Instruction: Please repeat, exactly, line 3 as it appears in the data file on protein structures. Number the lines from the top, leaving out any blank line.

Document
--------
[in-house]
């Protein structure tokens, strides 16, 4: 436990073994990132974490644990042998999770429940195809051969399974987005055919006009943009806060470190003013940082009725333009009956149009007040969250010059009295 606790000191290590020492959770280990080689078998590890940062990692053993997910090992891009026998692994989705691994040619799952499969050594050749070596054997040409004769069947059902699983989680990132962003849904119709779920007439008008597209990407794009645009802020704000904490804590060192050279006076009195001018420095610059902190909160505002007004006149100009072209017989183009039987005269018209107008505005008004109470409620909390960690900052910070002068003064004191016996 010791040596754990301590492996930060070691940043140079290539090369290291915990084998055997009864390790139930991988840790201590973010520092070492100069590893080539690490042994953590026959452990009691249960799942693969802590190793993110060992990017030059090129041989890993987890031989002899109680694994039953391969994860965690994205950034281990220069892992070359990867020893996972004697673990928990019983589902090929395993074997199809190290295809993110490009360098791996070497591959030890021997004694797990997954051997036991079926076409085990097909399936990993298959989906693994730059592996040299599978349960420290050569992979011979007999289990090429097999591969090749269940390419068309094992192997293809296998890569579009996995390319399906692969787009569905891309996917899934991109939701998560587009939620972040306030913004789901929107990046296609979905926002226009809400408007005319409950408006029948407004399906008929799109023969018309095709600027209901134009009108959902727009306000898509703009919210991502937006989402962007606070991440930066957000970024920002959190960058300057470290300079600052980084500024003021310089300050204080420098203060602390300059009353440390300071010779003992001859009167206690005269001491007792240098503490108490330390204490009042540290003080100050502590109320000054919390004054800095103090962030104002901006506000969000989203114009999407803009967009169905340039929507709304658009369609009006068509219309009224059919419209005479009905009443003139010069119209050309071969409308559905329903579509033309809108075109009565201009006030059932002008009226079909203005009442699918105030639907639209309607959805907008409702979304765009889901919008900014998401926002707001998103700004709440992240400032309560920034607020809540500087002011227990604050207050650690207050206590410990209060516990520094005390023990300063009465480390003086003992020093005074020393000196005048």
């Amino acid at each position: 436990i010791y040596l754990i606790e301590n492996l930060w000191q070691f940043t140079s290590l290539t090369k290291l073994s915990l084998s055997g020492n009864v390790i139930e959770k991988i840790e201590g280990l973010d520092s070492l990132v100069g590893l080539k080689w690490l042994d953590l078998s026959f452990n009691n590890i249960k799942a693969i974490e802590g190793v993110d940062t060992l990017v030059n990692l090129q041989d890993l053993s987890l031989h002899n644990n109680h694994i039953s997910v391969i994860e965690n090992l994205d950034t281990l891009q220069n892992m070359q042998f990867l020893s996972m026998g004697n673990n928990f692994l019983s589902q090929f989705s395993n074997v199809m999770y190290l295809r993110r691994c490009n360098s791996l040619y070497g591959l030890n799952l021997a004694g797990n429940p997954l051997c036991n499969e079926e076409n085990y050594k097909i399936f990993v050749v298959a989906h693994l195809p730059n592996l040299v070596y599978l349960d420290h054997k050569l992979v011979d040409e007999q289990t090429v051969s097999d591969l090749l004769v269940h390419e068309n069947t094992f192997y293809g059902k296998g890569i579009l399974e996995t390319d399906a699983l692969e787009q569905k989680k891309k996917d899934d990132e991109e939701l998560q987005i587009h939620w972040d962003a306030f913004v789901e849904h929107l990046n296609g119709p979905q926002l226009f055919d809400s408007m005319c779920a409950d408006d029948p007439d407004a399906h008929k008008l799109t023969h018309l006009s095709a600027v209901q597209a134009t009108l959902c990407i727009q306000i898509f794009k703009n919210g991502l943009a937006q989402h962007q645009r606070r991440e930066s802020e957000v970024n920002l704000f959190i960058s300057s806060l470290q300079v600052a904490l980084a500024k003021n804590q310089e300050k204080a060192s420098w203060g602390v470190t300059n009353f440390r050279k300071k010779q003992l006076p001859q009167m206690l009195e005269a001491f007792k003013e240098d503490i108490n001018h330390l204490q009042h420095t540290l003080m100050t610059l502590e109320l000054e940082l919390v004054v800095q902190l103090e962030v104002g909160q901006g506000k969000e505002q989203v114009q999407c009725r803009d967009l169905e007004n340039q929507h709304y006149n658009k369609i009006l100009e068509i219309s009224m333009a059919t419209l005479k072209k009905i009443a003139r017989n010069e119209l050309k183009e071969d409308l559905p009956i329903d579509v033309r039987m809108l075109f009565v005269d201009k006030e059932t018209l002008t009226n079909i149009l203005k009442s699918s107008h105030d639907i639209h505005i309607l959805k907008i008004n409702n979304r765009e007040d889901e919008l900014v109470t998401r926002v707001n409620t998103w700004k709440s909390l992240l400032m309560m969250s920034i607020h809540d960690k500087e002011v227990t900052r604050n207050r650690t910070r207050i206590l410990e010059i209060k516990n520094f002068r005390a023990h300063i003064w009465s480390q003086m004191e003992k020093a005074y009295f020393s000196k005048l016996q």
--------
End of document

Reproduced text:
């Amino acid at each position: 436990i010791y040596l754990i606790e301590n492996l930060w000191q070691f940043t140079s290590l290539t090369k290291l073994s915990l084998s055997g020492n009864v390790i139930e959770k991988i840790e201590g280990l973010d520092s070492l990132v100069g590893l080539k080689w690490l042994d953590l078998s026959f452990n009691n590890i249960k799942a693969i974490e802590g190793v993110d940062t060992l990017v030059n990692l090129q041989d890993l053993s987890l031989h002899n644990n109680h694994i039953s997910v391969i994860e965690n090992l994205d950034t281990l891009q220069n892992m070359q042998f990867l020893s996972m026998g004697n673990n928990f692994l019983s589902q090929f989705s395993n074997v199809m999770y190290l295809r993110r691994c490009n360098s791996l040619y070497g591959l030890n799952l021997a004694g797990n429940p997954l051997c036991n499969e079926e076409n085990y050594k097909i399936f990993v050749v298959a989906h693994l195809p730059n592996l040299v070596y599978l349960d420290h054997k050569l992979v011979d040409e007999q289990t090429v051969s097999d591969l090749l004769v269940h390419e068309n069947t094992f192997y293809g059902k296998g890569i579009l399974e996995t390319d399906a699983l692969e787009q569905k989680k891309k996917d899934d990132e991109e939701l998560q987005i587009h939620w972040d962003a306030f913004v789901e849904h929107l990046n296609g119709p979905q926002l226009f055919d809400s408007m005319c779920a409950d408006d029948p007439d407004a399906h008929k008008l799109t023969h018309l006009s095709a600027v209901q597209a134009t009108l959902c990407i727009q306000i898509f794009k703009n919210g991502l943009a937006q989402h962007q645009r606070r991440e930066s802020e957000v970024n920002l704000f959190i960058s300057s806060l470290q300079v600052a904490l980084a500024k003021n804590q310089e300050k204080a060192s420098w203060g602390v470190t300059n009353f440390r050279k300071k010779q003992l006076p001859q009167m206690l009195e005269a001491f007792k003013e240098d503490i108490n001018h330390l204490q009042h420095t540290l003080m100050t610059l502590e109320l000054e940082l919390v004054v800095q902190l103090e962030v104002g909160q901006g506000k969000e505002q989203v114009q999407c009725r803009d967009l169905e007004n340039q929507h709304y006149n658009k369609i009006l100009e068509i219309s009224m333009a059919t419209l005479k072209k009905i009443a003139r017989n010069e119209l050309k183009e071969d409308l559905p009956i329903d579509v033309r039987m809108l075109f009565v005269d201009k006030e059932t018209l002008t009226n079909i149009l203005k009442s699918s107008h105030d639907i639209h505005i309607l959805k907008i008004n409702n979304r765009e007040d889901e919008l900014v109470t998401r926002v707001n409620t998103w700004k709440s909390l992240l400032m309560m969250s920034i607020h809540d960690k500087e002011v227990t900052r604050n207050r650690t910070r207050i206590l410990e010059i209060k516990n520094f002068r005390a023990h300063i003064w009465s480390q003086m004191e003992k020093a005074y009295f020393s000196k005048l016996q």